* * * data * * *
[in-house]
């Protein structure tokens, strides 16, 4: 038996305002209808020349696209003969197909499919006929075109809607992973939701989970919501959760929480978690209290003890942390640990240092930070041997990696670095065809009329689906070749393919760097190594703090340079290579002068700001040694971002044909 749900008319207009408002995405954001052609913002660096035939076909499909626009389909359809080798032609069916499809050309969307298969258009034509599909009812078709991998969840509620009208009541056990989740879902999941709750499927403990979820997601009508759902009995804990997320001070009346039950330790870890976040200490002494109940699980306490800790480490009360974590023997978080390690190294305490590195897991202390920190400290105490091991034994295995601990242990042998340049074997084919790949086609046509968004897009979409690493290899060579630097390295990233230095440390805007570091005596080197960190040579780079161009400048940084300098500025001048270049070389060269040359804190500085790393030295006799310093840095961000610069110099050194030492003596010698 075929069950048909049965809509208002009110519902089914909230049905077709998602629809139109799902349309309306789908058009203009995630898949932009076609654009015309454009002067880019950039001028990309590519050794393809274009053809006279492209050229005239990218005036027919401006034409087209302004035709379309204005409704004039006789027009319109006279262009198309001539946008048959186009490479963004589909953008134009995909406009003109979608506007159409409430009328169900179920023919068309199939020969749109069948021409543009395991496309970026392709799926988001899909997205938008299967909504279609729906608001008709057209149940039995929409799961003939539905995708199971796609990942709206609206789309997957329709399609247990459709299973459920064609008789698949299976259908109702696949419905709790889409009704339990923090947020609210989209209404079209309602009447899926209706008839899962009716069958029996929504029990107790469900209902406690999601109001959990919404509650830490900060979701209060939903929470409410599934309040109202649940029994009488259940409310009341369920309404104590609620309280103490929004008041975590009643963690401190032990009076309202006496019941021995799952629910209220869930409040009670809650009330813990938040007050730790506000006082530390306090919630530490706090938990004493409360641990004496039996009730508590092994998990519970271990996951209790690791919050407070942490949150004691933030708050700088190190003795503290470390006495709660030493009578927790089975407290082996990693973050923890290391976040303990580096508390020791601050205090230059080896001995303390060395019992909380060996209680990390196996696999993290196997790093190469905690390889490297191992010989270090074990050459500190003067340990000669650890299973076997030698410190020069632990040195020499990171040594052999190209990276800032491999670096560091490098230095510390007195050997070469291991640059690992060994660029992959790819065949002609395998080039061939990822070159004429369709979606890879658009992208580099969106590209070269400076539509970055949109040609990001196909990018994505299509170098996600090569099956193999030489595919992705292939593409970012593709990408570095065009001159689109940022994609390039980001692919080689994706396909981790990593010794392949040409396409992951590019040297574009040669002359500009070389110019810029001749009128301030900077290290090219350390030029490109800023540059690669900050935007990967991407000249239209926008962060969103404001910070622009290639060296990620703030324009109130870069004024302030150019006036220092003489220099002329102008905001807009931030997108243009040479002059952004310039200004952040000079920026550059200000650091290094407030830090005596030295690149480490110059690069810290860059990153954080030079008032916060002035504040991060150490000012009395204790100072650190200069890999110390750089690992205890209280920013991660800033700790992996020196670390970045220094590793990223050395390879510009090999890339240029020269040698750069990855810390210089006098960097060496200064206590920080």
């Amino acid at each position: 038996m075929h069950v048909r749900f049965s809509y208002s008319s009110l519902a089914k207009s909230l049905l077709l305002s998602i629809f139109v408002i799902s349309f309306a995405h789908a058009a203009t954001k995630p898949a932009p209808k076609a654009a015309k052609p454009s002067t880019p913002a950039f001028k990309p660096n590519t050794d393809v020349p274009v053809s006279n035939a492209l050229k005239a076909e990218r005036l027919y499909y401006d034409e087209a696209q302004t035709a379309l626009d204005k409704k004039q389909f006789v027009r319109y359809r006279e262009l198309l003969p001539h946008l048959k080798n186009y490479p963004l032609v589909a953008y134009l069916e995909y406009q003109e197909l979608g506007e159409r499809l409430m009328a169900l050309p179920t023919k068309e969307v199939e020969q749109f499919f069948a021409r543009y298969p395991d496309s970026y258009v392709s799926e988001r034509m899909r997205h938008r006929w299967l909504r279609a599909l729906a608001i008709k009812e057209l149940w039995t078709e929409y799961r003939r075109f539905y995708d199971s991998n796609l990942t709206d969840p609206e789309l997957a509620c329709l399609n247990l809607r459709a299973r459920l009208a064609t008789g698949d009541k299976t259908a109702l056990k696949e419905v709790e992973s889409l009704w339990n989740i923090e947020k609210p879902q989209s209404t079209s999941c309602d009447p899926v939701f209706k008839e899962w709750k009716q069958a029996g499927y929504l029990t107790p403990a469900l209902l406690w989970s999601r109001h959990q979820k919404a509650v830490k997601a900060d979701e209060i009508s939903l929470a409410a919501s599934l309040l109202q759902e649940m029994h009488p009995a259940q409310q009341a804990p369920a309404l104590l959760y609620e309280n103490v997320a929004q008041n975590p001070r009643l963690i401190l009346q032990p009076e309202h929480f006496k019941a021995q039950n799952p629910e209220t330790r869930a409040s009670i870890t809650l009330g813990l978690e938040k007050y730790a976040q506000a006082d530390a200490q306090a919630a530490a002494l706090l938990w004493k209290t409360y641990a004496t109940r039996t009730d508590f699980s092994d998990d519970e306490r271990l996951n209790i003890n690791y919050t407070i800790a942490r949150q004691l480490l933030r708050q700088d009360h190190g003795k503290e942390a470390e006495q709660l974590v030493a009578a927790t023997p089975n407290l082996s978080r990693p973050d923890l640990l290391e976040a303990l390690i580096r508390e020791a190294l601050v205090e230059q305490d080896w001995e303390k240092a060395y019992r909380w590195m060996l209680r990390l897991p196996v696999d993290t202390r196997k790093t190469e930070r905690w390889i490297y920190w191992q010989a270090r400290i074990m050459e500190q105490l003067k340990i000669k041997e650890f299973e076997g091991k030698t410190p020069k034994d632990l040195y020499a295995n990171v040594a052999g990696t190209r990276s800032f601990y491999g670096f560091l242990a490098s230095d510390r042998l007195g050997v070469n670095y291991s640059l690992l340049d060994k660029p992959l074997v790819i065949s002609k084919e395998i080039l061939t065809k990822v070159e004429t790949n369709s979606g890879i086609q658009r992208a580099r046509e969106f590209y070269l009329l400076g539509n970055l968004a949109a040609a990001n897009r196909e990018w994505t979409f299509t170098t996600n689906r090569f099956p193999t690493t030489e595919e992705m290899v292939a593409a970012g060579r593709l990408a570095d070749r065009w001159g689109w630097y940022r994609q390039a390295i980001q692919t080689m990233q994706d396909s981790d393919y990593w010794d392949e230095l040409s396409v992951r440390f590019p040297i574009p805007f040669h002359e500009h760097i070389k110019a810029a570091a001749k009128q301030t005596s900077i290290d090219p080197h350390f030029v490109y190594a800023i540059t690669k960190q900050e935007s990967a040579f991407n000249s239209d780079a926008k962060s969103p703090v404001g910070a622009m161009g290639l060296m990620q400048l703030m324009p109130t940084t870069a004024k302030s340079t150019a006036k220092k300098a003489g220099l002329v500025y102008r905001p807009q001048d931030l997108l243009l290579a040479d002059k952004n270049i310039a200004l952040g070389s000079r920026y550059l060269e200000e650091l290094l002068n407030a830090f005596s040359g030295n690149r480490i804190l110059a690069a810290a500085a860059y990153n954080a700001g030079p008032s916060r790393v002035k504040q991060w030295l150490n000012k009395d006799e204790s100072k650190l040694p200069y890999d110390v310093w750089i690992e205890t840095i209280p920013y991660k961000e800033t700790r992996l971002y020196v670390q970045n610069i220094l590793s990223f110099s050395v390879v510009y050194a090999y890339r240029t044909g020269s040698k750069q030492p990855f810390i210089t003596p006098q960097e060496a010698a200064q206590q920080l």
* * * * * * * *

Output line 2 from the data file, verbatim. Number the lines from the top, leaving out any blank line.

């Protein structure tokens, strides 16, 4: 038996305002209808020349696209003969197909499919006929075109809607992973939701989970919501959760929480978690209290003890942390640990240092930070041997990696670095065809009329689906070749393919760097190594703090340079290579002068700001040694971002044909 749900008319207009408002995405954001052609913002660096035939076909499909626009389909359809080798032609069916499809050309969307298969258009034509599909009812078709991998969840509620009208009541056990989740879902999941709750499927403990979820997601009508759902009995804990997320001070009346039950330790870890976040200490002494109940699980306490800790480490009360974590023997978080390690190294305490590195897991202390920190400290105490091991034994295995601990242990042998340049074997084919790949086609046509968004897009979409690493290899060579630097390295990233230095440390805007570091005596080197960190040579780079161009400048940084300098500025001048270049070389060269040359804190500085790393030295006799310093840095961000610069110099050194030492003596010698 075929069950048909049965809509208002009110519902089914909230049905077709998602629809139109799902349309309306789908058009203009995630898949932009076609654009015309454009002067880019950039001028990309590519050794393809274009053809006279492209050229005239990218005036027919401006034409087209302004035709379309204005409704004039006789027009319109006279262009198309001539946008048959186009490479963004589909953008134009995909406009003109979608506007159409409430009328169900179920023919068309199939020969749109069948021409543009395991496309970026392709799926988001899909997205938008299967909504279609729906608001008709057209149940039995929409799961003939539905995708199971796609990942709206609206789309997957329709399609247990459709299973459920064609008789698949299976259908109702696949419905709790889409009704339990923090947020609210989209209404079209309602009447899926209706008839899962009716069958029996929504029990107790469900209902406690999601109001959990919404509650830490900060979701209060939903929470409410599934309040109202649940029994009488259940409310009341369920309404104590609620309280103490929004008041975590009643963690401190032990009076309202006496019941021995799952629910209220869930409040009670809650009330813990938040007050730790506000006082530390306090919630530490706090938990004493409360641990004496039996009730508590092994998990519970271990996951209790690791919050407070942490949150004691933030708050700088190190003795503290470390006495709660030493009578927790089975407290082996990693973050923890290391976040303990580096508390020791601050205090230059080896001995303390060395019992909380060996209680990390196996696999993290196997790093190469905690390889490297191992010989270090074990050459500190003067340990000669650890299973076997030698410190020069632990040195020499990171040594052999190209990276800032491999670096560091490098230095510390007195050997070469291991640059690992060994660029992959790819065949002609395998080039061939990822070159004429369709979606890879658009992208580099969106590209070269400076539509970055949109040609990001196909990018994505299509170098996600090569099956193999030489595919992705292939593409970012593709990408570095065009001159689109940022994609390039980001692919080689994706396909981790990593010794392949040409396409992951590019040297574009040669002359500009070389110019810029001749009128301030900077290290090219350390030029490109800023540059690669900050935007990967991407000249239209926008962060969103404001910070622009290639060296990620703030324009109130870069004024302030150019006036220092003489220099002329102008905001807009931030997108243009040479002059952004310039200004952040000079920026550059200000650091290094407030830090005596030295690149480490110059690069810290860059990153954080030079008032916060002035504040991060150490000012009395204790100072650190200069890999110390750089690992205890209280920013991660800033700790992996020196670390970045220094590793990223050395390879510009090999890339240029020269040698750069990855810390210089006098960097060496200064206590920080």